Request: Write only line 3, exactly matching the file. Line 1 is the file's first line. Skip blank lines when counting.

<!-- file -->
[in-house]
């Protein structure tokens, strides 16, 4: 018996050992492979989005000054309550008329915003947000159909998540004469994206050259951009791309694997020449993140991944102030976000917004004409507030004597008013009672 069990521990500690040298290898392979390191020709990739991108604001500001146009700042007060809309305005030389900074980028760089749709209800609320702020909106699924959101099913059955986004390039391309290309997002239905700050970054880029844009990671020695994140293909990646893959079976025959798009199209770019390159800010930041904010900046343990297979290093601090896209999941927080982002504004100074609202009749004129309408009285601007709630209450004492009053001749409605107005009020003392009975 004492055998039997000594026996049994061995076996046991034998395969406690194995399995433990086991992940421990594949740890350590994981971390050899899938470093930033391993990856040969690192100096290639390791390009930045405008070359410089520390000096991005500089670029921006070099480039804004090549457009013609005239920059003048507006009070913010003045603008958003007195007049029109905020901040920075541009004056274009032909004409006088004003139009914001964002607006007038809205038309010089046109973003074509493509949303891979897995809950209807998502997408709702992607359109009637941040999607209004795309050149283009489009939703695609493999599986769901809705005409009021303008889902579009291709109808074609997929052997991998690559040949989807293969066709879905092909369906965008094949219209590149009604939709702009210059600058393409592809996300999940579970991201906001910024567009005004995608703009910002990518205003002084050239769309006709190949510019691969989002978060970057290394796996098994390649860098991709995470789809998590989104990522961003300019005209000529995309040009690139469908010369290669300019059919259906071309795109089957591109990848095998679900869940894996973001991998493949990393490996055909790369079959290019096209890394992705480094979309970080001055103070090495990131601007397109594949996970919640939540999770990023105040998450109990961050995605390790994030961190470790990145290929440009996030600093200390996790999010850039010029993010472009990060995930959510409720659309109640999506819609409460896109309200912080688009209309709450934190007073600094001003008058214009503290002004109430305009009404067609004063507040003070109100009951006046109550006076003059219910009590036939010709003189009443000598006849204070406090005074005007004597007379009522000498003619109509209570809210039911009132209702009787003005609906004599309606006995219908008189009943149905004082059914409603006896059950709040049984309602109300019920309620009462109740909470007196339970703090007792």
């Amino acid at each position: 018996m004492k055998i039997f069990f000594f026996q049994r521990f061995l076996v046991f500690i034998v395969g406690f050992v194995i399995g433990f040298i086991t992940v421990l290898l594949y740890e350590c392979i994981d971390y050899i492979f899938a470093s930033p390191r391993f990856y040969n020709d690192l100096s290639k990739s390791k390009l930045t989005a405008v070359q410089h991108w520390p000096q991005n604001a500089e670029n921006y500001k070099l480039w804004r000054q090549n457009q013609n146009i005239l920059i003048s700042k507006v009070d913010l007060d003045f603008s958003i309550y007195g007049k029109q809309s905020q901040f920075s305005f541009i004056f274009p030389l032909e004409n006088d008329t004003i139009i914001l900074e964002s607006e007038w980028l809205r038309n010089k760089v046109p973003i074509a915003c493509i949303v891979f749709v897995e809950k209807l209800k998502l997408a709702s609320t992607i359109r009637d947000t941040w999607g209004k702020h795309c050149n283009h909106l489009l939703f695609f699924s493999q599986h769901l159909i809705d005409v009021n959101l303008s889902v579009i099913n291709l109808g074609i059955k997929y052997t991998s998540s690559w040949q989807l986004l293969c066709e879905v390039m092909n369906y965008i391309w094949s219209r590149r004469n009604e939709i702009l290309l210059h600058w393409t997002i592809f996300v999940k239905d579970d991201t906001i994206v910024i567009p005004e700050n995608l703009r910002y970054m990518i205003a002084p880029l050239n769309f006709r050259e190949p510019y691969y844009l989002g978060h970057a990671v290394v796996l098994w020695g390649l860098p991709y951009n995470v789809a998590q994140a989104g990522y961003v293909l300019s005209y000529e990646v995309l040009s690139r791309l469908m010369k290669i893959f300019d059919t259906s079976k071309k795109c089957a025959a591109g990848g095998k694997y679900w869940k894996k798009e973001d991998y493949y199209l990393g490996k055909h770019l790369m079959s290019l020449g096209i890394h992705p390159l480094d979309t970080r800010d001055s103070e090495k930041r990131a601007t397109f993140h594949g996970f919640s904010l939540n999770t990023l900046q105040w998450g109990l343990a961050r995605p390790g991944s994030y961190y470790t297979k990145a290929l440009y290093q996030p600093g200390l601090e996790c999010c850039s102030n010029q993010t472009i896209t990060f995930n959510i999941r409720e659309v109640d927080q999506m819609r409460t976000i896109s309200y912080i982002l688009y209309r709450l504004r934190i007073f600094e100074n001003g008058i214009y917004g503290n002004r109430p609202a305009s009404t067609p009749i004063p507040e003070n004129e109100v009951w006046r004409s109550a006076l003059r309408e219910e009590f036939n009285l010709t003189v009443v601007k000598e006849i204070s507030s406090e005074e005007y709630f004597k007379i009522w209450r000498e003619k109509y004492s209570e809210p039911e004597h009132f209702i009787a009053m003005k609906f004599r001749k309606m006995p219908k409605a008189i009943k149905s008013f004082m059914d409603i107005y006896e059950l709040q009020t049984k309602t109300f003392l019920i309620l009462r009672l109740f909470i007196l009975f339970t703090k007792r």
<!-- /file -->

């Amino acid at each position: 018996m004492k055998i039997f069990f000594f026996q049994r521990f061995l076996v046991f500690i034998v395969g406690f050992v194995i399995g433990f040298i086991t992940v421990l290898l594949y740890e350590c392979i994981d971390y050899i492979f899938a470093s930033p390191r391993f990856y040969n020709d690192l100096s290639k990739s390791k390009l930045t989005a405008v070359q410089h991108w520390p000096q991005n604001a500089e670029n921006y500001k070099l480039w804004r000054q090549n457009q013609n146009i005239l920059i003048s700042k507006v009070d913010l007060d003045f603008s958003i309550y007195g007049k029109q809309s905020q901040f920075s305005f541009i004056f274009p030389l032909e004409n006088d008329t004003i139009i914001l900074e964002s607006e007038w980028l809205r038309n010089k760089v046109p973003i074509a915003c493509i949303v891979f749709v897995e809950k209807l209800k998502l997408a709702s609320t992607i359109r009637d947000t941040w999607g209004k702020h795309c050149n283009h909106l489009l939703f695609f699924s493999q599986h769901l159909i809705d005409v009021n959101l303008s889902v579009i099913n291709l109808g074609i059955k997929y052997t991998s998540s690559w040949q989807l986004l293969c066709e879905v390039m092909n369906y965008i391309w094949s219209r590149r004469n009604e939709i702009l290309l210059h600058w393409t997002i592809f996300v999940k239905d579970d991201t906001i994206v910024i567009p005004e700050n995608l703009r910002y970054m990518i205003a002084p880029l050239n769309f006709r050259e190949p510019y691969y844009l989002g978060h970057a990671v290394v796996l098994w020695g390649l860098p991709y951009n995470v789809a998590q994140a989104g990522y961003v293909l300019s005209y000529e990646v995309l040009s690139r791309l469908m010369k290669i893959f300019d059919t259906s079976k071309k795109c089957a025959a591109g990848g095998k694997y679900w869940k894996k798009e973001d991998y493949y199209l990393g490996k055909h770019l790369m079959s290019l020449g096209i890394h992705p390159l480094d979309t970080r800010d001055s103070e090495k930041r990131a601007t397109f993140h594949g996970f919640s904010l939540n999770t990023l900046q105040w998450g109990l343990a961050r995605p390790g991944s994030y961190y470790t297979k990145a290929l440009y290093q996030p600093g200390l601090e996790c999010c850039s102030n010029q993010t472009i896209t990060f995930n959510i999941r409720e659309v109640d927080q999506m819609r409460t976000i896109s309200y912080i982002l688009y209309r709450l504004r934190i007073f600094e100074n001003g008058i214009y917004g503290n002004r109430p609202a305009s009404t067609p009749i004063p507040e003070n004129e109100v009951w006046r004409s109550a006076l003059r309408e219910e009590f036939n009285l010709t003189v009443v601007k000598e006849i204070s507030s406090e005074e005007y709630f004597k007379i009522w209450r000498e003619k109509y004492s209570e809210p039911e004597h009132f209702i009787a009053m003005k609906f004599r001749k309606m006995p219908k409605a008189i009943k149905s008013f004082m059914d409603i107005y006896e059950l709040q009020t049984k309602t109300f003392l019920i309620l009462r009672l109740f909470i007196l009975f339970t703090k007792r």